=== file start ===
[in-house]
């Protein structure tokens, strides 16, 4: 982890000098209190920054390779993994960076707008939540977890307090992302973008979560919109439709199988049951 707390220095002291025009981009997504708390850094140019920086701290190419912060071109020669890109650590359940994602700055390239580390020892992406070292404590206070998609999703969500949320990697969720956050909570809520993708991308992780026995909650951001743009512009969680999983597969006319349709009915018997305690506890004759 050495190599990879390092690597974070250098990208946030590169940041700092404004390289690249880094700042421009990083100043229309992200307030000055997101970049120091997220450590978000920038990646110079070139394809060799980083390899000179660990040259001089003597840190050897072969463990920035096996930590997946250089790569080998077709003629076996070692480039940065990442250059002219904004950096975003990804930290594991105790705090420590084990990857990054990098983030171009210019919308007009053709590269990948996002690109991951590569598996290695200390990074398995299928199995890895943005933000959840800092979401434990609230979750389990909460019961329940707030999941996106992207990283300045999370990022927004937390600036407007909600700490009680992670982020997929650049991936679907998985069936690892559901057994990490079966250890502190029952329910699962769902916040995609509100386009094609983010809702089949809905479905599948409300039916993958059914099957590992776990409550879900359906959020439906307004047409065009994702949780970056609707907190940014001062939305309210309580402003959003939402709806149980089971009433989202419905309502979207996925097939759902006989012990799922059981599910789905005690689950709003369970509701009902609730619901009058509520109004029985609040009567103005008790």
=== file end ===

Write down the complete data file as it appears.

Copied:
[in-house]
């Protein structure tokens, strides 16, 4: 982890000098209190920054390779993994960076707008939540977890307090992302973008979560919109439709199988049951 707390220095002291025009981009997504708390850094140019920086701290190419912060071109020669890109650590359940994602700055390239580390020892992406070292404590206070998609999703969500949320990697969720956050909570809520993708991308992780026995909650951001743009512009969680999983597969006319349709009915018997305690506890004759 050495190599990879390092690597974070250098990208946030590169940041700092404004390289690249880094700042421009990083100043229309992200307030000055997101970049120091997220450590978000920038990646110079070139394809060799980083390899000179660990040259001089003597840190050897072969463990920035096996930590997946250089790569080998077709003629076996070692480039940065990442250059002219904004950096975003990804930290594991105790705090420590084990990857990054990098983030171009210019919308007009053709590269990948996002690109991951590569598996290695200390990074398995299928199995890895943005933000959840800092979401434990609230979750389990909460019961329940707030999941996106992207990283300045999370990022927004937390600036407007909600700490009680992670982020997929650049991936679907998985069936690892559901057994990490079966250890502190029952329910699962769902916040995609509100386009094609983010809702089949809905479905599948409300039916993958059914099957590992776990409550879900359906959020439906307004047409065009994702949780970056609707907190940014001062939305309210309580402003959003939402709806149980089971009433989202419905309502979207996925097939759902006989012990799922059981599910789905005690689950709003369970509701009902609730619901009058509520109004029985609040009567103005008790």